Searching for parking spaces in London could become a thing of the past. Westminster City Council has installed installed sensors at 3,000 parking areas that allow the ParkRight app to tell motorists if a space is available.
Each sensor can detect if a parking bay is occupied and then forward that info to a central database updated every sixty seconds. The ParkRight app can then display whether a space is available, saving you the hassle of driving around endlessly.
A red icon on the ParkRight map means less than 20 per cent of nearby spaces are available, green means more than 40 per cent are available, whilst amber represents any number in between.
The sensors are located in a trial area of the West End, from south Marylebone to south Fitzrovia, down through Mayfair to St James’s and across to Soho, Covent Garden and the Strand.
Westminster Council is planning to install a further 7,000 sensors in the wake of a successful pilot undertaken on a small number of streets in the same area.
The infrared technology is funded entirely by revenue from paid-for parking. So, if your blood boils every time you’re faced with the cost of pay and display, at least you’re now getting a little something back as consolation.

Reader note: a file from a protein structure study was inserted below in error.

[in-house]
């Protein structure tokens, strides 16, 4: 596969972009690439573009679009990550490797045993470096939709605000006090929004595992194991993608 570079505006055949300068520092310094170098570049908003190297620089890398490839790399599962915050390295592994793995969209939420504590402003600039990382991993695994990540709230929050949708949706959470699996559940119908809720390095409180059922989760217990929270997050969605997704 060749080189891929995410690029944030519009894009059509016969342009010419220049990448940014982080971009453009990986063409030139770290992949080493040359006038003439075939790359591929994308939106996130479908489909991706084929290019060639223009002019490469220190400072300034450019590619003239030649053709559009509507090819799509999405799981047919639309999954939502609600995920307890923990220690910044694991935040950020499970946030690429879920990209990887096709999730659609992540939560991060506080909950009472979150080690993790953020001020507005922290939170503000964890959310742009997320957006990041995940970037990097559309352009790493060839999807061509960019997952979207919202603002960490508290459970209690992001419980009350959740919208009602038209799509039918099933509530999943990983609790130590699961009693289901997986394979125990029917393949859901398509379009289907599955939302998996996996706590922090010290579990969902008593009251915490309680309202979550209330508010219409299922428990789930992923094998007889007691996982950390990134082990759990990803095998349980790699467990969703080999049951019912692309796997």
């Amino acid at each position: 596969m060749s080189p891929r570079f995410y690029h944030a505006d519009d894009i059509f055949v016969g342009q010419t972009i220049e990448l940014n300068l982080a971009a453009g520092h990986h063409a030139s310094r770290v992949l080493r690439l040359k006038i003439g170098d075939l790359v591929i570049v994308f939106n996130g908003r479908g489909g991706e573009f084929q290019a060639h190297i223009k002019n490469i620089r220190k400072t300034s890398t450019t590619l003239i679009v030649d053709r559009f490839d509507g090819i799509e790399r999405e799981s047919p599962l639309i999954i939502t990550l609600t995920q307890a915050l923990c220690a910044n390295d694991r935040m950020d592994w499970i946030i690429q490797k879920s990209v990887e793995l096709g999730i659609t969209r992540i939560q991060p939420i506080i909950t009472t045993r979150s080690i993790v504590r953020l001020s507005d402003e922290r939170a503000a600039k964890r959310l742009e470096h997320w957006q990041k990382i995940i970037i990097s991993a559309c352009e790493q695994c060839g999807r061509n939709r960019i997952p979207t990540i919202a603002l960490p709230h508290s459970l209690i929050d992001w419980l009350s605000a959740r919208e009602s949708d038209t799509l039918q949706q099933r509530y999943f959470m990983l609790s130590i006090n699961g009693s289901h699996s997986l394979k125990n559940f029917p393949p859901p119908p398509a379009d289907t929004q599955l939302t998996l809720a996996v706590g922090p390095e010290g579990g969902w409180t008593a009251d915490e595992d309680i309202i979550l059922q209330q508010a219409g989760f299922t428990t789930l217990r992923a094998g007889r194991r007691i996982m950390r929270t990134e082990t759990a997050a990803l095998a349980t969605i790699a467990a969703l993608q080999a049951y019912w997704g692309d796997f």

Cllr Heather Acton of Westminster City Council said: “Parking bay sensors are a simple concept and, together with the ParkRight app, they will deliver major benefits for people who need to use a car in Westminster – whether visiting, working or living here.
“Making it easier to find a parking space, and reducing congestion in the process, the sensors are a key investment in Westminster’s commitment to provide fair, easy and safe parking.”
Officials were keen to point out the app should only be used by drivers who are parked at the side of the road or those who are using their phone as a Satnav with the appropriate equipment.
Roughly 600,000 vehicles enter the city center on a daily basis and on average drivers find themselves spending around 15 minutes searching for a parking space, according to research carried out by IBM.
There’s no word on whether other city councils will adopt the system. Here’s hoping they do because not only does it save a lot of hassle, it would reduce the CO2 emissions and congestion caused by driving in circles.
The updated ParkRight app is available on the App Store, Google Play and Windows Phone Store. Go here to download the app you need.